Captain Rum: What crew?
Blackadder: I was under the impression that it was common maritime practice for a ship to have a crew.
Captain Rum: Opinion is divided on the subject.
Blackadder: Really?
Captain Rum: Yarrs. All the other captains say it is, I say it isn't.
Blackadder: Oh God, mad as a brush.

[After six months at sea, Blackadder, Percy and Baldrick prepare to drink their own urine.]

Blackadder: Is Captain Rum joining us for this Bring-A-Sample party?
Percy: Oh no, he's been swigging his for ages. Says he likes it. Actually, come to think of it, he started before the water ran out.

[After two and a half years at sea, Blackadder returns to England.]

Queen: Edmund! You're alive!
Blackadder: Oh yes.
Queen: And your silly friend.
Percy: [bows] Lord Percy, Ma'am.
Queen: And your monkey!
Baldrick: [bows] Your Majesty.
Queen: But where is Captain Rum?
Blackadder: Ah, bad news, Milady, Rum is dead.

[Nursie wails in grief.]

Percy: Do not despair, good woman. He died a hero's death, giving his life so that his friends might live.
Blackadder: And that his enemies might have something to go with their potatoes.
Nursie: You mean-?
Blackadder: Yes, your fiancé was only a third-rate sailor, but a first-rate second course.

[Nursie starts crying again.]

Blackadder: However, we did manage to save something of him as a memento.

[Blackadder hands Nursie Captain Rum's beard.]

Nursie: Oh, my lucky stars! I shall wear it always to remind me of him. [puts the beard on]

[Blackadder hands the Queen a boomerang.]

Queen: [to Lord Melchett] What is it?
Lord Melchett: A stick.
Queen: Is it a stick, Lord Blackadder?
Blackadder: Ah, yes, Ma'am. But it is a very special stick, because, when you throw it away, it comes back!
Queen: Well, that's no good, is it? Because when I throw things away, I don't want them to come back! [to Percy] You! Get rid of it.
Percy: Certainly, Ma'am. [throws it into the corridor]


Blackadder: Baldrick, this is Molly, a dear friend of mine.
Molly: I'm not dear. I'm very reasonable, actually, Baldrick. Most girls would charge an extra sixpence for all the 'orrid things he wants-
Blackadder: Yes, yes, alright. Baldrick, this is Molly, an inexpensive prostitute. Molly, this is Baldrick, a pointless peasant. Now may I get some sleep?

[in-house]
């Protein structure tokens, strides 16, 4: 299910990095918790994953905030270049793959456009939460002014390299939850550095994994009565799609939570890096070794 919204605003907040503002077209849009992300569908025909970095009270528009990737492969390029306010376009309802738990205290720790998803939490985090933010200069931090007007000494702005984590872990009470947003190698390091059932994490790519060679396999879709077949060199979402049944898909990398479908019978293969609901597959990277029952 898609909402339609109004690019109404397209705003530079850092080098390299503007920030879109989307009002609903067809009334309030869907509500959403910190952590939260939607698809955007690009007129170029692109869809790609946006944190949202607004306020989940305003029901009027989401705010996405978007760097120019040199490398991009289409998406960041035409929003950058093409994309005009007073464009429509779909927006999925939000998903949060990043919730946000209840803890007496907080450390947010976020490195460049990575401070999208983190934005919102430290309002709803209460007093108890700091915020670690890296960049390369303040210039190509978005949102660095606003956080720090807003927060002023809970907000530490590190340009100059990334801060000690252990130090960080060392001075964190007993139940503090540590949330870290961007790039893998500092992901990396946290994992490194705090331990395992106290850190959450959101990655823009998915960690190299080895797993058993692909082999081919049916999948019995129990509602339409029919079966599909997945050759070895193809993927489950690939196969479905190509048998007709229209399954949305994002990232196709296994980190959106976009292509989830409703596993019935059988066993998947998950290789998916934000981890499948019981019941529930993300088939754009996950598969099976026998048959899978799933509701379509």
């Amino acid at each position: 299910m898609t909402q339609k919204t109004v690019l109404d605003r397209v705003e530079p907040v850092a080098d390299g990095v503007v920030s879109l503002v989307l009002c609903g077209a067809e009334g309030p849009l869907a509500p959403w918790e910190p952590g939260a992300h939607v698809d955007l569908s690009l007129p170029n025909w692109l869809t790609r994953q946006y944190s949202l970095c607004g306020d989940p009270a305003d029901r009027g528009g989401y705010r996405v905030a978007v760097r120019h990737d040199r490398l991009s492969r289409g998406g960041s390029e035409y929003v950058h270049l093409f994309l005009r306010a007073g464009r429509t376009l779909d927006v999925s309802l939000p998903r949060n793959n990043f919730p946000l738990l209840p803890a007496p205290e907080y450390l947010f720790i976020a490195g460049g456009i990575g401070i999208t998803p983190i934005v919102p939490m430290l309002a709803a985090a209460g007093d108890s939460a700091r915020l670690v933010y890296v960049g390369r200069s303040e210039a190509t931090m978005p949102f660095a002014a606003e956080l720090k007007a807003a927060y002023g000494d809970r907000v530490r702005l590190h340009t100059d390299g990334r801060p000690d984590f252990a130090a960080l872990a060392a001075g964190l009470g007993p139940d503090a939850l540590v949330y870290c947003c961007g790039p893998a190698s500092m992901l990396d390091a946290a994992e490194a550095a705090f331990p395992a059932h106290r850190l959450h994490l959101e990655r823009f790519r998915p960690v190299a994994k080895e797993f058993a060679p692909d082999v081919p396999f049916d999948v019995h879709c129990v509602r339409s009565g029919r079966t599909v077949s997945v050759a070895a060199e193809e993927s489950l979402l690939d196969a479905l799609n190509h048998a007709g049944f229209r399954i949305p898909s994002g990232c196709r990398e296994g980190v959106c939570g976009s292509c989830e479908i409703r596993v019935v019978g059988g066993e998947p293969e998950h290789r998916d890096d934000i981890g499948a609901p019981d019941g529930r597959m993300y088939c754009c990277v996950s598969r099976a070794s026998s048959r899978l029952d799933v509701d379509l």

Baldrick: What about this priest?
Blackadder: Tell him to take his sacred backside out of here, and that if he comes begging again, I shall report him to the Bishop of Bath and Wells, the one who drowns babies during Christenings and then eats them.
Baldrick: Very good, my lord.
Molly: [flirty] Bye, Baldrick.
Baldrick: [bashful] Buh-bye, Molly.
Blackadder: [to Baldrick] For god's sake, get out! [to Molly] Well, you're a one, aren't you? When you should be whispering sweet conversational nothings like "Goodness, something twice the size of the Royal Barge has just hoved into view between the sheets", you don't say a word. But enter the Creature from the Black Latrine, and you won't stop jabbering.
Molly: He treated me like a human being.
Blackadder: Look, if I had wanted a lecture on the rights of man, I'd have gone to bed with Martin Luther.

Blackadder: Tell me, Bishop, supposing I was to say something like "I'm a close friend of the Queen's, and I think she would be very interested to hear about you and Molly and the wimple, so why don't we just call it quits, eh, Fatso?".
Bishop of Bath and Wells: I would say, firstly, the Queen would not believe you, and secondly, [pulls out a poker, its' end glowing red hot] you'll regret calling me 'Fatso' later today!
Blackadder: Ah.
Bishop of Bath and Wells: I will have my money by Evensong tonight, or... YOUR BOTTOM WILL WISH IT HAD NEVER BEEN BORN!!!

Percy: Do not despair, for I have some small savings carefully harvested from my weekly allowance. By lucky hap, it is just over a thousand, and has, for years, been hidden, beyond the wit of any thief, in an old sock....
Percy and Blackadder: ...under the squeaky floorboard...
Percy, Blackadder and Baldrick: ...behind the kitchen dresser.
Percy: [uneasily] You've seen it?
Blackadder: Seen it, pinched it, spent it. As well as the two farthings Baldrick hid inside that mouldy potato.
Baldrick: Oh, bloody hell!
Percy: Then you are doomed. Alas. For god's sake, let us sit upon the carpet and tell sad stories.
Blackadder: Certainly not! When Lord Blackadder is in trouble, he does not sit about!
Baldrick: You won't be able to sit about with a spike up your bottom.
Blackadder: That's true. Still, I've got eighty-five quid and that's a start. I'm sure I'll think of something as long as I'm not disturbed...
Messenger: My lord, the Queen does demand your urgent presence, on pain of death.
Blackadder: Oh, damn, the path of my life is strewn with cowpats from the devil's own satanic herd!

Percy: I intend to discover, this very afternoon, the secret of alchemy - the hidden art of turning base things into gold.
Blackadder: I see. And the fact that this secret has eluded the most intelligent of men since the dawn of time doesn't dampen your spirits?
Percy: Oh no. I like a challenge!

Messenger: My lord, the Queen does demand your urgent presence, on pain of death.